What I have summed up here is only part of the talk. For example, details about Dr Needham’s discovery of the CUL copy of the B42 being used as a copy-text can be found in his article “A Gutenberg Bible Used as Printer’s Copy by Heinrich Eggestein in Strassburg, ca. 1469”, Transactions of the Cambridge Bibliographical Society, 9 (1986). On Henry Bradshaw, see his The Bradshaw Method: Henry Bradshaw’s Contribution to Bibliography (1988). After listening to his talk, I can vividly envisage what he explains in his articles, and above all, I find more joy in collation than ever before. It is all thanks to his well-organized talk and the preparation by the staff of the Rare Books Room. Indeed, it was really wonderful to have the original materials, and it was generous of the organizers to allow attendees to freely examine them during and after the workshop. Moreover, questions from the attendees were fascinating (and the size of the group was perfect for that), though they sometimes interrupted the flow of Dr Needham’s talk. Nevertheless, he gave deliberate thought to answering all of them, always getting his talk back on track beautifully. While writing this, I am still excited that I was able to be there, and I am sincerely grateful to Dr Needham and the staff of the Munby Rare Books Room for organizing the workshop. I am looking forward to future occasions!

Satoko Tokunaga

June 2011

Laurentius Canozius, Padua = Printer of Mesue: Ridolfi Revindicated, a post by Paul Needham

By , 19 July 2010 12:36 pm

In June I made a visit to Cambridge University Library, where I spoke to Laura Nuvoloni about the Library’s project of upgrading and publishing online the cataloguing of its incunables. Almost by chance, Laura mentioned a problem or puzzle that had just arisen with regard to three Alberti editions in Italian, his Ecatomfila, Deifira, and an anonymous prose version of his Storia de Ippolito Buondelmonti e Leonora de’ Bardi.


All are quartos, and the first two are explicitly dated to 1471. In Oates, they are entered as 2327-2329 respectively, under the heading “Florence: Printer of the 1471 Mesue.” The “title” work of this press is the folio edition of Johannes Mesue, Opera medicinalia, explicitly dated 9 June 1471 (Goff M-509, HC 11107, BMC VI 615: IB.29848). In 1898 Proctor grouped these four editions plus a quarto edition of pseudo-Phalaris Epistolae in Italian, 1471 (Goff P-566, H 12903*), all printed with the same type, under the heading “Without place or printer”, with a remark on the type: “resembling in many ways Venezia, clij., A § 1 [that is, the Printer of Basilius, De Vita solitaria]; but all the connections of this type point to Firenze” (Proctor 7344-7348). The type was shortly after reproduced by the Type Facsimile Society, pl. 1900z, from the British Museum copy of Phalaris, and the plate is captioned “Unknown press in Italy, perhaps at Firenze, 1471.” In 1905, in the catalogue of Pierpont Morgan’s early printed books edited by A. W. Pollard, the suggestion of Florence became positive, and so also in BMC VI, 1930, edited by Victor Scholderer.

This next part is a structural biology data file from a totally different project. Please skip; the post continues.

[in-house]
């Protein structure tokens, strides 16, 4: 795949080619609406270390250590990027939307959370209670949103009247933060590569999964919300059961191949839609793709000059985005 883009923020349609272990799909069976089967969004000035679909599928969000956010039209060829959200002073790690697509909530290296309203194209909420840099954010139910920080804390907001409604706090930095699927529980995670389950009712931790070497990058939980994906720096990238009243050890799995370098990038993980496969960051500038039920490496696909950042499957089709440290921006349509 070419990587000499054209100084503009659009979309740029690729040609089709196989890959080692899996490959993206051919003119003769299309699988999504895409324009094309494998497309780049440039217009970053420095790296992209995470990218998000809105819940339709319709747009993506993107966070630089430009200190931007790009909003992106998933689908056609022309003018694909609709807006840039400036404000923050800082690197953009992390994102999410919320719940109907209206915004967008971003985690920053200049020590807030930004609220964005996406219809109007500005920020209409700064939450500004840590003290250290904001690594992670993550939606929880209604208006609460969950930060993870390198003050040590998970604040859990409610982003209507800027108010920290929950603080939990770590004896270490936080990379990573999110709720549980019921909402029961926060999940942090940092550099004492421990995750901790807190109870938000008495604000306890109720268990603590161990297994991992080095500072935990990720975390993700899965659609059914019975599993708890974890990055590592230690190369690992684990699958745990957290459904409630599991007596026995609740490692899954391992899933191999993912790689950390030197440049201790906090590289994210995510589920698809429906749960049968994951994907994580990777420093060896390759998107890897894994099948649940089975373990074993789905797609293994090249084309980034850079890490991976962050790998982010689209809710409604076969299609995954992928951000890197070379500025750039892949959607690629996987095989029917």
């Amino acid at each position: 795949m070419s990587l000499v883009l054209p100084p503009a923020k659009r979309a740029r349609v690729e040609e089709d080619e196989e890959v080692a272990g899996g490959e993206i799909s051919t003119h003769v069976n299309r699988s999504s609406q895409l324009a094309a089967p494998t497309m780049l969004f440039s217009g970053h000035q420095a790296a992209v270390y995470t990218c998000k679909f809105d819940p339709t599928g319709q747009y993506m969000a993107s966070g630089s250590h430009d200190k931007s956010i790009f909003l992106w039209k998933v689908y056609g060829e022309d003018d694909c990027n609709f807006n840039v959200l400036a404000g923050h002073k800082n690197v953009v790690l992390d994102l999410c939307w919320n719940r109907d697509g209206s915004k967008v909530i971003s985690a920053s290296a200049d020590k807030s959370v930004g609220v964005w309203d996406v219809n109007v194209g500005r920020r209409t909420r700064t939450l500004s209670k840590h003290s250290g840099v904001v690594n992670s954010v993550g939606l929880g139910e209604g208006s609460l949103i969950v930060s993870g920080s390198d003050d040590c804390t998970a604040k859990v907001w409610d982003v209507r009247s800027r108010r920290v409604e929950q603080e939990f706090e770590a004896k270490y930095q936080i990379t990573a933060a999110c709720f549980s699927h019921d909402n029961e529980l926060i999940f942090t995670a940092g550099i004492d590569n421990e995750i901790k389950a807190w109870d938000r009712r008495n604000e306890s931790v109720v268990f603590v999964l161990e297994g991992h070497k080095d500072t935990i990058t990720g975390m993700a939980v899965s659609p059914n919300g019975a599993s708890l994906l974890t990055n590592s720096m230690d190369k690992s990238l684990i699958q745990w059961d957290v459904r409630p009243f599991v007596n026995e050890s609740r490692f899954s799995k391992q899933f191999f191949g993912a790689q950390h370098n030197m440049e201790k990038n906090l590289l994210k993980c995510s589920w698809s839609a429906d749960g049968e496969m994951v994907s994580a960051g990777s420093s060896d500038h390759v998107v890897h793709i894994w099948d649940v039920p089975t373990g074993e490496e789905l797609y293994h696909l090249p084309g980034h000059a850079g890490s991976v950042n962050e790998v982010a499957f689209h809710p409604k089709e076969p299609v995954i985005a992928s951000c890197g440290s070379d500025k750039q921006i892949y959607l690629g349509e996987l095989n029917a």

But it is hardly unknown to incunabulists that Roberto Ridolfi’s La stampa in Firenze nel Secolo XV (1958) has a chapter “Lo Stampatore del Mesue e l’introduzione della stampa in Firenze”, in which he argued decisively against the “British Museum” position (this chapter being a revision of an article he published in La Bibliofilía, 1954). By Ridolfi’s evidence, the Printer of the 1471 Mesue was certainly not in Florence, and almost certainly was to be identified with the Padua printer, Laurentius Canozius, whose first explicitly signed and dated edition is an Aristotle text, printed with a rotunda type, completed 22 November 1472. That is, if Ridolfi is correct, Canozius precedes Bartholomaeus de Valdezocchi (first dated work Boccaccio, Fiammetta, 24 March 1472) as the prototypographer of Padua.  A powerful clue to the reassignment is a 1472-dated purchase inscription by one Eusebius de Chochis found in a copy of the Ippolito e Leonora: “… In patauia emi eum [or eundem?]. opus Magistri laurentii de lendenaria” — I purchased this in Padua: the work of Master Laurentius [Canozius] de Lendenaria.” (cf. Ridolfi, La stampa in Firenze…, cit., p. 39, fig. 8).

Among those who agreed with Ridolfi’s new evidence and interpretation was Victor Scholderer, who in the office copy of BMC used for the 1963 photolithographic reprint, wrote marginally, vol. vi, p. 615, “This printer was probably Canozius at Padua, q.v.,” — and then struck through the word “probably”. In fact, the Mesue-type editions would appear to be a long-settled problem.

The reassignment of the group to Canozius in Padua has been accepted by such major incunable catalogues as CIBN, BSB-Ink , and Bod-inc (many more catalogues could be cited, were there any purpose to doing so), and no evidence opposing it has ever been published.